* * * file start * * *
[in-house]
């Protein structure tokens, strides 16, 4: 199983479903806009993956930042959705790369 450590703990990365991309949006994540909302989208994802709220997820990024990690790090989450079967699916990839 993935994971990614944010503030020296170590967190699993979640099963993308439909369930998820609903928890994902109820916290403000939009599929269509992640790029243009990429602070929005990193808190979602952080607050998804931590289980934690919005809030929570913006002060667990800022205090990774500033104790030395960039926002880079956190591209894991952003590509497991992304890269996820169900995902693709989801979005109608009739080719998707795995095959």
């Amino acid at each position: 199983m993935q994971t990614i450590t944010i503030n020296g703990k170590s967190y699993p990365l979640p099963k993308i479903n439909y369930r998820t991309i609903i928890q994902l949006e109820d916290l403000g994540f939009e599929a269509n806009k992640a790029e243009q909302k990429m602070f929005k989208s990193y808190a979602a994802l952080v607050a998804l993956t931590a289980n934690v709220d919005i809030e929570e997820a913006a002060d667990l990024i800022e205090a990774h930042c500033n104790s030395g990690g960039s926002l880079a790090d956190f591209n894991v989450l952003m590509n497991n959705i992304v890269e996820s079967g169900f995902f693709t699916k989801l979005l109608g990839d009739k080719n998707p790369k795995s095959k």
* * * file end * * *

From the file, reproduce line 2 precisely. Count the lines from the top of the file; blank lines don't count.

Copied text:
């Protein structure tokens, strides 16, 4: 199983479903806009993956930042959705790369 450590703990990365991309949006994540909302989208994802709220997820990024990690790090989450079967699916990839 993935994971990614944010503030020296170590967190699993979640099963993308439909369930998820609903928890994902109820916290403000939009599929269509992640790029243009990429602070929005990193808190979602952080607050998804931590289980934690919005809030929570913006002060667990800022205090990774500033104790030395960039926002880079956190591209894991952003590509497991992304890269996820169900995902693709989801979005109608009739080719998707795995095959």